A Northern District of Texas Federal judge issued a preliminary injunction against the Bureau of Alcohol, Tobacco, Firearms and Explosives’ (ATF) attempt to regulate unfinished frames and receivers.
In 2021, President Joe Biden ordered the ATF to issue new rules surrounding unfinished firearms frames and receivers, known colloquially as 80% frames and receivers. The ATF refers to these items as privately made firearms (PMF). Anti-gun groups and politicians call these items “ghost guns” because they do not include serial numbers and require the end user to finish the item before it can fire.
In April 2022, President Biden unveiled the new rules designating those complete kits or any combination of parts to be firearms. This determination prevented companies from selling unfinished frames and jigs together. Last December, the ATF issued a letter once again redefining firearms to include polymer blank frames. The ATF issued this letter after pressure from members of Congress, the President, and anti-gun groups to close the “ghost gun loophole.”
Several lawsuits across the country challenged the legality of the Final Rule. One such case is VanDerStok v. Garland. Several companies, Jennifer VanDerStok, and the Firearms Policy Foundation, brought the case. The Second Amendment Foundation (SAF) and Defense Distributed, best known for its Ghost Gunner desktop CNC machines, were two of the entities to intervene in the case.
Defense Distributed and SAF claimed that the ATF overstepped its power and violated the Administrative Procedures Act (APA) because the Bureau failed to consider relevant factors and data when issuing the Final Rule. Judge O’Connor agreed with the plaintiffs’ accusations and found they would likely succeed on the case’s merits.
The company was also able to prove irreparable harm. Irreparable harm is when a person or company is caused harm that cannot be repaired financially. Judge O’Connor found that Defense Distributed ran the real risk of being dissolved because of the Final Rule. The money lost would most likely not be recoverable because the defendants enjoy sovereign immunity, which protects them from paying damages. The government tried to claim that Defense Distributed’s descriptions of its products were too vague for a court to conclude that the company would suffer irreparable harm. The judge didn’t buy the government’s argument.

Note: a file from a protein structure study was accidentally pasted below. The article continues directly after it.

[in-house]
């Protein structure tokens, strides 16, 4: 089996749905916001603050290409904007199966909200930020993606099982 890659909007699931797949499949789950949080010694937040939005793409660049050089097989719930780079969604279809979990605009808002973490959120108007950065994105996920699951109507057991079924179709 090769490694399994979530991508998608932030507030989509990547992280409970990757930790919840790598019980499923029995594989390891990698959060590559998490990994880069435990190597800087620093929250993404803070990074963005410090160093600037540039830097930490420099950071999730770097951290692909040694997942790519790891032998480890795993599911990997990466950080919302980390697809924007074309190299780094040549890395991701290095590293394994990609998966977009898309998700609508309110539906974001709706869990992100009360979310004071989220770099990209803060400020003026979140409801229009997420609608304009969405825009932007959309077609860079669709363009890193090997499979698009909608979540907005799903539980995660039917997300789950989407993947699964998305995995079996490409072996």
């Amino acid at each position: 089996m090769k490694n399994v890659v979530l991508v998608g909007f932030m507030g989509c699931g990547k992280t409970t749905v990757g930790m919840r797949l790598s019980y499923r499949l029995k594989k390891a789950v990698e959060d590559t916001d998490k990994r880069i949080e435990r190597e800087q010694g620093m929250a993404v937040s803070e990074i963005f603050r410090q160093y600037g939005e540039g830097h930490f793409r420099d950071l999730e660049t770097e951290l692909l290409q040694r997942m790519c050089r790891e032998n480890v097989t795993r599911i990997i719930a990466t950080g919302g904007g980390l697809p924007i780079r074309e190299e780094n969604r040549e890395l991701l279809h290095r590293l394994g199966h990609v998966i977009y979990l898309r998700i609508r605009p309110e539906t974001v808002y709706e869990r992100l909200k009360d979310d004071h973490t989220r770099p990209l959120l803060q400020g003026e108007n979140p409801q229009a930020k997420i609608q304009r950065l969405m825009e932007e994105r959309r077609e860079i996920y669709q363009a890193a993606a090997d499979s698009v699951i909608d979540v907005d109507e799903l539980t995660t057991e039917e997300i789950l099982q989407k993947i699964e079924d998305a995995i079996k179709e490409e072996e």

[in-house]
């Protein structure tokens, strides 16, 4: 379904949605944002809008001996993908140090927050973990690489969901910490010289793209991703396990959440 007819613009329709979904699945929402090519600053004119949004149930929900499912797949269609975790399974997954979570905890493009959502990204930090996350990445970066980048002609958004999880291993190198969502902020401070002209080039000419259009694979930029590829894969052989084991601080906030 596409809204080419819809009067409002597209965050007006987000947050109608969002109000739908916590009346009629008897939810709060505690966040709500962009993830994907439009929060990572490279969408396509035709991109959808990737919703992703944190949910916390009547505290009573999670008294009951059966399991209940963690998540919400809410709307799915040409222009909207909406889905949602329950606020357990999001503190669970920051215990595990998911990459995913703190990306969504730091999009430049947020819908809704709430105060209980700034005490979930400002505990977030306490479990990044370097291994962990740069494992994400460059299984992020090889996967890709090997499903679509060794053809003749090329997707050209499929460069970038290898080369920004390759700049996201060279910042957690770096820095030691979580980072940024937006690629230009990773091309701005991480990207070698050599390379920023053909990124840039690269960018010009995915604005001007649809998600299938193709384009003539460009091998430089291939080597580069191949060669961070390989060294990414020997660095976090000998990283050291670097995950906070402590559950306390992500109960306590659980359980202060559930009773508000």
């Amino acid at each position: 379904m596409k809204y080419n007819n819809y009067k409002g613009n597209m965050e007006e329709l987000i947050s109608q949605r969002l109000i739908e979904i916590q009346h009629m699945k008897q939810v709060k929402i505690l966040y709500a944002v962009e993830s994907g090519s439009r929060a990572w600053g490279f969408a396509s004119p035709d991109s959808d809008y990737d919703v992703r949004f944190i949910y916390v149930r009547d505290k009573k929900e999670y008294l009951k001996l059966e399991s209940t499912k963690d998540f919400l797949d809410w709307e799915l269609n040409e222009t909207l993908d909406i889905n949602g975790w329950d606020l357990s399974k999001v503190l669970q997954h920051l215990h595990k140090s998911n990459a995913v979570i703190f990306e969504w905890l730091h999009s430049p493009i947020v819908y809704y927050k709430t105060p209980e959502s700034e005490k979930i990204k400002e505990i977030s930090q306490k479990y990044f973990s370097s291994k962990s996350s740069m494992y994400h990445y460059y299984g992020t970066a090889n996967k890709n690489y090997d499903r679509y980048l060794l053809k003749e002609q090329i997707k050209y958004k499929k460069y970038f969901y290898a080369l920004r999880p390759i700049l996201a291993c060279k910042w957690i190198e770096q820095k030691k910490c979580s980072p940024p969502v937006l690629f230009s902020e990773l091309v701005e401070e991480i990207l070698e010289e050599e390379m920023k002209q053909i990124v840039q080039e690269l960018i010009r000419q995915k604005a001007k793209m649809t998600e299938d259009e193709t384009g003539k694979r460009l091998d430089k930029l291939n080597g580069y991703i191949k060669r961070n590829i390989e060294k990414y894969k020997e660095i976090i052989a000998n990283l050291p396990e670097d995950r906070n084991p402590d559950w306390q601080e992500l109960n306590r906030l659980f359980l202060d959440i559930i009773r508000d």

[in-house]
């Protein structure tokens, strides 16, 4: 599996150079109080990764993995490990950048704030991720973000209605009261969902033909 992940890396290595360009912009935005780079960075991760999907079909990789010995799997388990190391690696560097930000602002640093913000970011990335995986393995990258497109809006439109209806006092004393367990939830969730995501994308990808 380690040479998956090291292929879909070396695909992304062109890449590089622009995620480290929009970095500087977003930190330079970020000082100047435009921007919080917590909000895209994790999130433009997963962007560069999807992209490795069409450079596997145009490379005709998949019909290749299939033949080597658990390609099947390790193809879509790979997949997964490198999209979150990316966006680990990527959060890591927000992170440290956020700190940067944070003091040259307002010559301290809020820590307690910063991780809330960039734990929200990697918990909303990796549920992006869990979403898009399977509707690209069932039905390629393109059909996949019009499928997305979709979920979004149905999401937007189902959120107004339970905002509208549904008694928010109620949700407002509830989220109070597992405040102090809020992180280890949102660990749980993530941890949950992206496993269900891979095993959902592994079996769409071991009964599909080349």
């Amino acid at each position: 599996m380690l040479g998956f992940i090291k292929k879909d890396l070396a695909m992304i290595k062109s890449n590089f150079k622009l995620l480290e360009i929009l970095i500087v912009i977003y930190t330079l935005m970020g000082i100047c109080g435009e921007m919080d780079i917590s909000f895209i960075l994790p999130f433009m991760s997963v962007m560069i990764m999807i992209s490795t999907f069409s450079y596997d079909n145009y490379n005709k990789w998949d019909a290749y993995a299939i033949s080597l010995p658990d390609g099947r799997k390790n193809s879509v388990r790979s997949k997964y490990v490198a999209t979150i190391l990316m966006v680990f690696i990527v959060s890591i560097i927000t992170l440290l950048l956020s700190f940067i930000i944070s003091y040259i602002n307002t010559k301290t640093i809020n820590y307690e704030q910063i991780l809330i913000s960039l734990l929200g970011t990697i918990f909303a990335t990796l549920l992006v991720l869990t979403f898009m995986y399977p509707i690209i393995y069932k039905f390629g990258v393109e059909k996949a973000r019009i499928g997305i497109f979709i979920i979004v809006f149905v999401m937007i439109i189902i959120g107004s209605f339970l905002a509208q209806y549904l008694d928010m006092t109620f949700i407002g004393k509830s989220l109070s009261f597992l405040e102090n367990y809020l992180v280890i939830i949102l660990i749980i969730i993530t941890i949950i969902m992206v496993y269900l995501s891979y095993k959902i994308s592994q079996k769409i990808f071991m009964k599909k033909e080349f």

Defense Distributed is a member of the Firearms Policy Coalition (FPC). Once it became clear that FPC being part of the case would not protect them from the Final Rule, the company filed to intervene in the case. The government tried to claim that since Defense Distributed waited nine months before intervening in the lawsuit proved that a preliminary injunction was unnecessary. The court accepted Defense Distributed’s explanation.
SAF celebrated the win. This case is just one of many cases around the country pushing back against Government overreach. Due to the government abusing its power and the Bruen decision, gun control laws and rules are being struck down in every corner of the nation.
“We are pleased with the Court’s ruling, which correctly finds we are likely to succeed on our claims,” said Adam Kraut, SAF’s Executive Director. “Judge O’Connor agrees that ATF’s final rule expanded the agency’s authority over parts that may be ‘‘readily converted’’ into frames or receivers, which surpasses the authority granted by Congress. Even more compelling is that the judge agrees that ATF’s Rule unlawfully treats parts kits as firearms. It is refreshing to see rogue administrative agencies being reined in by the checks and balances of our system of government.”
AmmoLand News spoke to the founder of Defense Distributed, Cody Wilson. Mr. Wilson stated that he believes that the ATF is doing the bidding of Gilfords and Everytown. He was happy with the judge’s decision but thinks this is only the beginning of the death of the Final Rule.
“This is not just a blow to ATF, who pushed a new definition of ‘‘firearm’’ at their peril,” Wilson told AmmoLand “It is also a defeat for Giffords, who were the agents of this illegal attempt to expand the Gun Control Act through the APA process. Their lobbying and regulatory laundry has now spectacularly backfired, and I’m going to personally send them a card and fruit basket.”
The injunction enjoins Defense Distributed, its employees, and its customers from the Final Rule. Defense Distributed is the latest of many companies now protected from the threat of criminal prosecution.
About John Crump
John is a NRA instructor and a constitutional activist. John has written about firearms, interviewed people of all walks of life, and on the Constitution. John lives in Northern Virginia with his wife and sons and can be followed on Twitter at @crumpyss, or at www.crumpy.com.